Can You Use Linux with an Everyday PC?

If you’re reading this on your computer then the odds are you’re using Windows. Microsoft’s operating system is over three decades old and has had numerous iterations and upgrades over the years to make it relevant to current user demands and ensure that it is compatible with modern hardware. 

There are plenty of alternatives to Windows, many of which are great quality and even have useful features that aren’t natively offered by Microsoft. Despite this, these alternatives only account for a small fraction of the entire desktop operating system market. 

Apple’s macOS has enjoyed a resurgence over the last decade or so, especially as owners of the company’s iPhones and iPads switch over from Windows to remain within the company’s ecosystem. Since 2009, Mac has seen its market share grow from just over 3% to 15% in July 2021. 

Google’s ChromeOS has also begun acquiring new users, building a market share of around 1.2%. While this is tiny in comparison to the more than 70% enjoyed by Windows, it is an impressive feat since the operating system only launched a decade ago and is only available on a select number of machines. 

Another option that’s popular among computer enthusiasts is Linux, an operating system that comes in many flavors and can be adapted for many purposes. It currently holds just over 2% of the global desktop OS market, more than double where it was in 2009. 

Considering that Linux is free, is compatible with many combinations of hardware, and has become much more user-friendly than early versions from the 1990s, is it suitable as an operating system for your everyday PC?

Web Browsing

The most common thing to do on your PC is to surf the web. Thanks to the widespread availability of quality web browsers like Mozilla Firefox and Chromium (the open-source version of Google Chrome), the experience of web browsing on a Linux PC is nearly identical to that on Windows. 

The other great thing is that almost everything we do online can now be done from within a web browser. Watching videos once required third-party plugins like QuickTime or Flash but today, sites like YouTube can run natively in the browser thanks to HTML5. 

The same is true for iGaming. It is incredibly common for bettors to switch between different sites in order to take advantage of the free bet promotions that they offer. In years gone by, that would have meant having to download and install different packages of proprietary software, most of which wouldn’t have been compatible with Linux. Today, however, it’s quick and easy because most companies use a web-based interface that runs fine on almost any operating system.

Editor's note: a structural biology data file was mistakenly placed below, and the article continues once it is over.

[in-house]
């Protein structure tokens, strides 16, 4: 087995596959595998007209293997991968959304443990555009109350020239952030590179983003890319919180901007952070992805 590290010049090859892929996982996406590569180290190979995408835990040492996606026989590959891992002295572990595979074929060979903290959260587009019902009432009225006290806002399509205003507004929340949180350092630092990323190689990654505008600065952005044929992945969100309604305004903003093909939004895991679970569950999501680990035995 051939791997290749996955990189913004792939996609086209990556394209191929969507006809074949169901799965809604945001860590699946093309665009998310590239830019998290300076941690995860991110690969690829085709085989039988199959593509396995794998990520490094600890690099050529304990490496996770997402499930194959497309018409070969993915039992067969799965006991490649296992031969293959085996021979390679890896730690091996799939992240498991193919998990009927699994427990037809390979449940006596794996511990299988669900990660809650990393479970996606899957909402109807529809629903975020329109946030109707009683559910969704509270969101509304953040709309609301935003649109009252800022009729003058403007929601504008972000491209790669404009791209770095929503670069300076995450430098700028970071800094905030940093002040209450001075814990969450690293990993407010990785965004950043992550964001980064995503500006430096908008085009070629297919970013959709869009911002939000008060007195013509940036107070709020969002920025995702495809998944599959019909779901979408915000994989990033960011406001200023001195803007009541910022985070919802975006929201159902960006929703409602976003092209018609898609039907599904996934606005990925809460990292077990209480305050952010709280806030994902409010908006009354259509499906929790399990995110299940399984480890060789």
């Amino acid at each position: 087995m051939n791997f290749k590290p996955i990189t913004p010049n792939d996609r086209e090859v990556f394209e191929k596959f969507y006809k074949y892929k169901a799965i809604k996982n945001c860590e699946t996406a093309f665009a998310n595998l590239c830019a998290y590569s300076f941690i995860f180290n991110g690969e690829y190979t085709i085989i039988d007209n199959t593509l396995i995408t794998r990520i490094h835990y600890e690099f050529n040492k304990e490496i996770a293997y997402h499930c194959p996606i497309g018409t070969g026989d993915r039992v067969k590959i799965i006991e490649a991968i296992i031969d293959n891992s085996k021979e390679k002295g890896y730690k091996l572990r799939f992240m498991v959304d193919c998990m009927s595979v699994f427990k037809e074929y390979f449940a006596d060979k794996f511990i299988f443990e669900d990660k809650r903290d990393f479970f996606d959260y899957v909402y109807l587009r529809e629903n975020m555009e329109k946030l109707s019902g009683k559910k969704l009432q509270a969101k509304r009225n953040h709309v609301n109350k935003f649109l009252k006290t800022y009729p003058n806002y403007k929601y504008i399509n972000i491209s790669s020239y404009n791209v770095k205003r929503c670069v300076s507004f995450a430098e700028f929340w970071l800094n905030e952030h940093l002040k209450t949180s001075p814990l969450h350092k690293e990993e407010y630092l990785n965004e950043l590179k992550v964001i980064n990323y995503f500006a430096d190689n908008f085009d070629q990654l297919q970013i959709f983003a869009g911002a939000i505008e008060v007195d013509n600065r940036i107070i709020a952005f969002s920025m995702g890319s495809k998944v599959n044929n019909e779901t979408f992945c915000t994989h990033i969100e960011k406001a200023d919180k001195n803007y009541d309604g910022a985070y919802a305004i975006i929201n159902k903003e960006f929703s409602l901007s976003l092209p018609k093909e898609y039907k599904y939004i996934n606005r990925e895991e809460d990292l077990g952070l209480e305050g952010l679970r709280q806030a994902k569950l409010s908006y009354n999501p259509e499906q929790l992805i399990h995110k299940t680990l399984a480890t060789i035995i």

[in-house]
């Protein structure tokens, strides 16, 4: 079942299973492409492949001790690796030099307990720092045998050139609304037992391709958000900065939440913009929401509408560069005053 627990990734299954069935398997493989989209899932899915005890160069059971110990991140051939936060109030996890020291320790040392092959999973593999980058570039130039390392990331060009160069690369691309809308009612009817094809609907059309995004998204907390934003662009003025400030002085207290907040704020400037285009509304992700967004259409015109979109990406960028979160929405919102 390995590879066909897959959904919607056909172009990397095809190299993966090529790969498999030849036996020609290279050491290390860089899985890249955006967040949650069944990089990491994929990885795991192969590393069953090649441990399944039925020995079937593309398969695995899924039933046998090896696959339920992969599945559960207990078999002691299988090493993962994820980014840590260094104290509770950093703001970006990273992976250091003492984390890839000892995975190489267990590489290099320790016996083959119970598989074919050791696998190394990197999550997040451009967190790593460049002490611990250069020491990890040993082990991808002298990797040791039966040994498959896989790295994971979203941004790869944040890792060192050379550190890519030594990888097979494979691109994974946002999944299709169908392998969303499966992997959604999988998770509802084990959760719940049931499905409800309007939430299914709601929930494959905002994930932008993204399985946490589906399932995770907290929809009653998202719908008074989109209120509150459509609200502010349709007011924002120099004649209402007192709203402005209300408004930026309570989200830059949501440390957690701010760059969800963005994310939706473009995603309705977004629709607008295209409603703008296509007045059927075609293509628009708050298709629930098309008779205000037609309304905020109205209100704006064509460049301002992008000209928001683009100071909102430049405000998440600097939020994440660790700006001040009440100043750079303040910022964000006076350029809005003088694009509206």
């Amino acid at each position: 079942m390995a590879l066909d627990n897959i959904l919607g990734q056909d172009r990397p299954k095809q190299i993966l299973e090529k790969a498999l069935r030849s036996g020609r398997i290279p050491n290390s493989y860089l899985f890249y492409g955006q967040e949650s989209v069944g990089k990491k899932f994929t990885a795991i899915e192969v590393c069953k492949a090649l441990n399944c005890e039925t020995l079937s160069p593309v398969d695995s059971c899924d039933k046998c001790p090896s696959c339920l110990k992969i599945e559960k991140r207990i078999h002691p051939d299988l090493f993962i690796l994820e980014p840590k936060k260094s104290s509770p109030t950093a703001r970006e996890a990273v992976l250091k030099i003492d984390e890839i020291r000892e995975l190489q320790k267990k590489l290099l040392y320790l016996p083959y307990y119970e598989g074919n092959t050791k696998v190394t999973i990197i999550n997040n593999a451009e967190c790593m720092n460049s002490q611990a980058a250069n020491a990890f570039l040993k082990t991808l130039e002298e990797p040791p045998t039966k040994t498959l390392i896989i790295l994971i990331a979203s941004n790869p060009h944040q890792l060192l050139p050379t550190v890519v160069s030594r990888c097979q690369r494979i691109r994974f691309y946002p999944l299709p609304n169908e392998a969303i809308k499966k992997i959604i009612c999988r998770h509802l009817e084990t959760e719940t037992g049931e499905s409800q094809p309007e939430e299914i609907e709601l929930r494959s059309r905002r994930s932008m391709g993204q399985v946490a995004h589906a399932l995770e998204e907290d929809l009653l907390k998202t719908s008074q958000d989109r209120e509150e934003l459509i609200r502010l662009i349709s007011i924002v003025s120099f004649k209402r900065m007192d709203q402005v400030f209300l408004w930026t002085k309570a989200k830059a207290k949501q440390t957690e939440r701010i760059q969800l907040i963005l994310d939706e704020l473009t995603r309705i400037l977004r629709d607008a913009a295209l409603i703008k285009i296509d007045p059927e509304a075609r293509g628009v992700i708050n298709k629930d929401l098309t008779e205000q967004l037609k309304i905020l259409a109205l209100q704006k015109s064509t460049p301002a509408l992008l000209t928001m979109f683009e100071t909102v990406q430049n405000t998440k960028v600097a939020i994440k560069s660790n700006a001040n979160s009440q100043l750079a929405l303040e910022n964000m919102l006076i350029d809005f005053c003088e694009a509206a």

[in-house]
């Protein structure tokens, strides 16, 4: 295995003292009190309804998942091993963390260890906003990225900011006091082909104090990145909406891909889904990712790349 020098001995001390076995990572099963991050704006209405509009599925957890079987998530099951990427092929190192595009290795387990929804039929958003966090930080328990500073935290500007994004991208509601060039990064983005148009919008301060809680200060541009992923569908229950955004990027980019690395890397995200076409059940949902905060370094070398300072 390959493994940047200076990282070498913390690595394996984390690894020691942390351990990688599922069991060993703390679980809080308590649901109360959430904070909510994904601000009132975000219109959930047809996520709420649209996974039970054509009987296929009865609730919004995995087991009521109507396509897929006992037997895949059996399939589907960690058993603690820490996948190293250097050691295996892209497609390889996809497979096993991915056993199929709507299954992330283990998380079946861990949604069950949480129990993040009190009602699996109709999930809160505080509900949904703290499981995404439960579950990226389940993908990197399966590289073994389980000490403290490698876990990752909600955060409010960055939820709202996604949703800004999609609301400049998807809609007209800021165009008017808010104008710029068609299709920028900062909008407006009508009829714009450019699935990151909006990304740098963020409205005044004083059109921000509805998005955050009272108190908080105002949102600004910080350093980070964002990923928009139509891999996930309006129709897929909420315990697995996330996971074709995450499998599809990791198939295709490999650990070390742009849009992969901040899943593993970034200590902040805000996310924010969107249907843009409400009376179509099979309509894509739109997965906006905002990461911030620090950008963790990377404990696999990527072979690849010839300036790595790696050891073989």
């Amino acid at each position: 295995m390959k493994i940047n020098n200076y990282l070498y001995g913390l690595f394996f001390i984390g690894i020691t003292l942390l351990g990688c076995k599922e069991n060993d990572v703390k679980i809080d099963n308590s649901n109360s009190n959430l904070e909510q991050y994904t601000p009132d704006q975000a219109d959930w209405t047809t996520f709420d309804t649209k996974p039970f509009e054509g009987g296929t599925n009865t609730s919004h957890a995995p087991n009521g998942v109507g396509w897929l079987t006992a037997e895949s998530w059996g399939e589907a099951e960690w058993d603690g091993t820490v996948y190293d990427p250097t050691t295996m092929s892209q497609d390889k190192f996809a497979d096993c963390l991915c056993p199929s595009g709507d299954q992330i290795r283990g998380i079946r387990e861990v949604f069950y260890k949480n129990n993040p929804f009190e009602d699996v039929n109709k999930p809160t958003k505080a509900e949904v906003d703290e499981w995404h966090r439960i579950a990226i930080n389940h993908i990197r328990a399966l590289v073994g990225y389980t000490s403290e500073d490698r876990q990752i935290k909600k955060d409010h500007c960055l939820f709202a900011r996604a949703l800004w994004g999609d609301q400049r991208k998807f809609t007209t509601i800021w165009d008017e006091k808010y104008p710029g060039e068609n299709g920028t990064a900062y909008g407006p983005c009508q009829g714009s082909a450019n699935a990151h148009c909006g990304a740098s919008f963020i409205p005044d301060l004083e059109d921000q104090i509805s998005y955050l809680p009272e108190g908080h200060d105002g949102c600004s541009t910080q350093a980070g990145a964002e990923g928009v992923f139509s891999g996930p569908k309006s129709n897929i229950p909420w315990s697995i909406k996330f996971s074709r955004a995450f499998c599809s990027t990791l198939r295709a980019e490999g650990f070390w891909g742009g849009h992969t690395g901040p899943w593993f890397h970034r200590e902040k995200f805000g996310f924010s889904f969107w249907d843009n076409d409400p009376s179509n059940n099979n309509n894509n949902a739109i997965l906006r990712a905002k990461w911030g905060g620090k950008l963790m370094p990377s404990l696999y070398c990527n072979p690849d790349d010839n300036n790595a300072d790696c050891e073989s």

Even Google Stadia games can run on a Linux PC, provided you can install an official version of Google Chrome on it.

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Office Applications

As well as having the dominant position in the market for desktop operating systems, Microsoft also cleans up in the commercial office software market thanks to its incredibly successful Microsoft Office package. 

This isn’t available in Linux, but that doesn’t mean you can’t use the operating system for word processing, spreadsheets, or presentations. In fact, there are several great Office alternatives that you can use instead. 

OpenOffice, Libre Office, and Free Office are all great options if you want to have something installed on your machine. 

Alternatively, browser-based office software like Google Workspace (Drive, Docs, Sheets, etc) also works really well and comes with the added benefits of being able to share and collaborate on documents in real-time. 

File Management

Linux and Windows handle files a little differently. The most obvious thing you’ll notice when you make the jump is that Linux doesn’t use drive letters like D:/, C:/, etc. 

This can be a little confusing at first, but once you understand the structure of Linux, you’ll have no trouble here. 

Most Linux distros also have file management applications that are very similar to Windows Explorer. The way you interact with them is also the same, with inputs like dragging and dropping, double-clicking, and keyboard shortcuts all working fine. 

File management under Linux can actually be better than in Windows as you can find features not natively offered by Microsoft, such as tabbed browsing that power users will appreciate. 

For these basic tasks, Linux is a great option for everyday PC use. It can take a little bit of time to get used to the differences if you’ve been a Windows user for a long time, but that shouldn’t be too much trouble for savvy computer users. 

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